As early as preschool, Black boys face low and negative expectations that contribute to excessive subjective-based discipline, over-referrals by teachers to special education, and under-referrals by teachers to gifted education. An increasing body of research demonstrates that the predominantly White female teaching force is complicit in allowing deficit thinking to compromise their views of Black boys’ languages, literacies, strengths, and cultural ways of being. We present an overview of these issues, with most attention devoted to gifted education, as it is a neglected topic when it comes to Black boys. We also share a formula for educators to adopt that sets minimum representation percentages in order to be equitable in gifted education for Black students in general and Black boys in particular.
Brian L. Wright, PhD is Associate Professor and Program Coordinator of Early Childhood Education in the Department of Instruction and Curriculum Leadership in the College of Education at the University of Memphis. His research focuses on high-achieving Black boys, racial-ethnic identity development of boys and young men of color, Black men as early childhood teachers, and teacher identity development. He was the winner of the 2018 Philip C. Chinn Book Award from the National Association of Multicultural Education (NAME) for his book The Brilliance of Black Boys: Cultivating School Success in the Early Grades (2018). Email: firstname.lastname@example.org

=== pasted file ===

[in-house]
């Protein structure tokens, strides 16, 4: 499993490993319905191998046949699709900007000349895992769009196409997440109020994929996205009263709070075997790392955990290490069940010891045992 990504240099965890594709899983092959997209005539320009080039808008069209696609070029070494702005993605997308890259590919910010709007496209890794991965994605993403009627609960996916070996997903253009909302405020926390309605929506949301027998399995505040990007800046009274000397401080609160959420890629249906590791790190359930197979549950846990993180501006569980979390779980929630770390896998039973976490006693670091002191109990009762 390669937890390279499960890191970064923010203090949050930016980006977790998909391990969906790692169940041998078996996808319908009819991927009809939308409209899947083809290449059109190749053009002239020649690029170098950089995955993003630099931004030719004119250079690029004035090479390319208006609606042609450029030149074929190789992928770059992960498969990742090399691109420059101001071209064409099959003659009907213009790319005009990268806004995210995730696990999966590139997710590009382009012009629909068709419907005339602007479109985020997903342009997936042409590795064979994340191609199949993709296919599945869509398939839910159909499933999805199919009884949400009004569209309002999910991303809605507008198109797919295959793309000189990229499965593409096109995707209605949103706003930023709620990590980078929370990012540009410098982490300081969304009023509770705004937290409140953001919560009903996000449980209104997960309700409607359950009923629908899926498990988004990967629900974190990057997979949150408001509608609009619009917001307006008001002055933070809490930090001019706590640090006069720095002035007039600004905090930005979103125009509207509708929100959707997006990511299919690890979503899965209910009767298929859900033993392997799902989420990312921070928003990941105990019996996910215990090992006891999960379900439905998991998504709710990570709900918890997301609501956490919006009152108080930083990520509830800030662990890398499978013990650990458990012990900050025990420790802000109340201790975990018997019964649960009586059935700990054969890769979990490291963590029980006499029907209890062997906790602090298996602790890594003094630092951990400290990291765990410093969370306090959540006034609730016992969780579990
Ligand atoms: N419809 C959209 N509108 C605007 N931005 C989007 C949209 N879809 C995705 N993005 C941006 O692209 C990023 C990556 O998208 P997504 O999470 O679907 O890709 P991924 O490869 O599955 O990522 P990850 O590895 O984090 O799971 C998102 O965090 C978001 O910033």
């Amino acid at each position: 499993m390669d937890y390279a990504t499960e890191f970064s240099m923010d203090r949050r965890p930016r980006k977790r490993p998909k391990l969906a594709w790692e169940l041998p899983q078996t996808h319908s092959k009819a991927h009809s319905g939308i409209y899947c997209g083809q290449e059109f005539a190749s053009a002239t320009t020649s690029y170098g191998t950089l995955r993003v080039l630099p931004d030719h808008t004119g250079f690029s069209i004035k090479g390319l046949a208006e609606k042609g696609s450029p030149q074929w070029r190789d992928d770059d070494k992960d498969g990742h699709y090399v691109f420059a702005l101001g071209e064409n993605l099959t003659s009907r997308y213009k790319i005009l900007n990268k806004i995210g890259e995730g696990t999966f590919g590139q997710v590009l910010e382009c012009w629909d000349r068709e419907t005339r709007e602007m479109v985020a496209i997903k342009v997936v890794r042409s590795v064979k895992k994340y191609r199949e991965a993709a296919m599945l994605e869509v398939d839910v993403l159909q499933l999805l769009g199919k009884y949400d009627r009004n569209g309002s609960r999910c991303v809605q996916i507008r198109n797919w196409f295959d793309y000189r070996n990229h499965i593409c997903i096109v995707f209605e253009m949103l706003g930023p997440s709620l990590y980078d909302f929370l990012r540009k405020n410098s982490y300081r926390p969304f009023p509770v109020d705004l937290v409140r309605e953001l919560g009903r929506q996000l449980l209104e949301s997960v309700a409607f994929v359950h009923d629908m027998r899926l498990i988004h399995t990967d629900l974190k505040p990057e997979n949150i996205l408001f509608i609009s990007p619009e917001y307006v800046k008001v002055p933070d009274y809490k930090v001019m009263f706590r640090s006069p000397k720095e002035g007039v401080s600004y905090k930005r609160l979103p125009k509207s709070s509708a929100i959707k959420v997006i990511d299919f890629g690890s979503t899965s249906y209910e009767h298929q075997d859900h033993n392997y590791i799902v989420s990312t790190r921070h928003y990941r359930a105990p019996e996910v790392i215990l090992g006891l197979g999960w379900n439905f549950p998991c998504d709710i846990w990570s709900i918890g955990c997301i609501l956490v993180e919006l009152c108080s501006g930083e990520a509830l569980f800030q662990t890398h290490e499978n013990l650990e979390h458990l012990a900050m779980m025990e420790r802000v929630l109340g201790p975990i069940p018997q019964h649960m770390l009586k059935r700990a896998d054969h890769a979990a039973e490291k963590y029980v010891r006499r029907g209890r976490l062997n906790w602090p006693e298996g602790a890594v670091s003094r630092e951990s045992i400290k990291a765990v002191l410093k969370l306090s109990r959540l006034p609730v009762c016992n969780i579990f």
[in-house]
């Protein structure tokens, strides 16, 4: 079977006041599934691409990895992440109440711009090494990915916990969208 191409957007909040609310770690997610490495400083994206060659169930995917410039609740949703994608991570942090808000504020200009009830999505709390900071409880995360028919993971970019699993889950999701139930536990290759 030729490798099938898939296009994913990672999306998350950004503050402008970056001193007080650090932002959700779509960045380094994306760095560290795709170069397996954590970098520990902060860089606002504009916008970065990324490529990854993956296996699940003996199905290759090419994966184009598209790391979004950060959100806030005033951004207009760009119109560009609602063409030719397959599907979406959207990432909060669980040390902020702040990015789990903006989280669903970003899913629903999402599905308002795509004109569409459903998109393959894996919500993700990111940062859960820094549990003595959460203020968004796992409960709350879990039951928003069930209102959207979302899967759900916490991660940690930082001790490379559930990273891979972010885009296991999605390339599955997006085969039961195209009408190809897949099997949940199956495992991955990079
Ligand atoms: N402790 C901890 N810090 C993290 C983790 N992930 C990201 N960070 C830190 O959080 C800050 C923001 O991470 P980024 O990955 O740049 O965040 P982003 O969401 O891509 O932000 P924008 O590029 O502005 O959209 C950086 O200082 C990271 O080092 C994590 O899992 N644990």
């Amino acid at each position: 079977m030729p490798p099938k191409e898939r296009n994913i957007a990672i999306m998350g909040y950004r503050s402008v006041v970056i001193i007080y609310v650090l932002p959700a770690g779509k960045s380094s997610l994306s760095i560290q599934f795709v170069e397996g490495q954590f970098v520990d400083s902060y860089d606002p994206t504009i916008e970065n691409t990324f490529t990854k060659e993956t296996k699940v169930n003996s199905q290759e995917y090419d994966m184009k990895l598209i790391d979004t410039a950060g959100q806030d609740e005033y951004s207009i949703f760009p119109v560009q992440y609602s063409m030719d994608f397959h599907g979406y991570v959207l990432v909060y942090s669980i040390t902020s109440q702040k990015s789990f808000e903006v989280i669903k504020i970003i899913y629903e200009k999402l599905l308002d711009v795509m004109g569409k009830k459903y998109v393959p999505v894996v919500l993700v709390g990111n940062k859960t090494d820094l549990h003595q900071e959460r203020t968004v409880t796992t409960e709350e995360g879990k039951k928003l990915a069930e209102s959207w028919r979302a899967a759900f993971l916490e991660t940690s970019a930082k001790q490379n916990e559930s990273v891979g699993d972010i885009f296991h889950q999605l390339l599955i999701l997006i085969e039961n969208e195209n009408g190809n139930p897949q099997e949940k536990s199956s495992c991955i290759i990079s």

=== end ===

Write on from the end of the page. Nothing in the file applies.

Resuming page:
Donna Y. Ford, PhD is a Professor and Cornelius Vanderbilt Endowed Chair at Vanderbilt University. She holds appointments in the Dept. of Special Education and Dept. of Teaching and Learning in the College of Education. She writes extensively and presents widely on gifted education inequities relative to Black and Hispanic students. Topics include underrepresentation, underachievement, racial identity, and multicultural curriculum. She's published more than 250 articles, chapters, and books, and received numerous awards. Email: email@example.com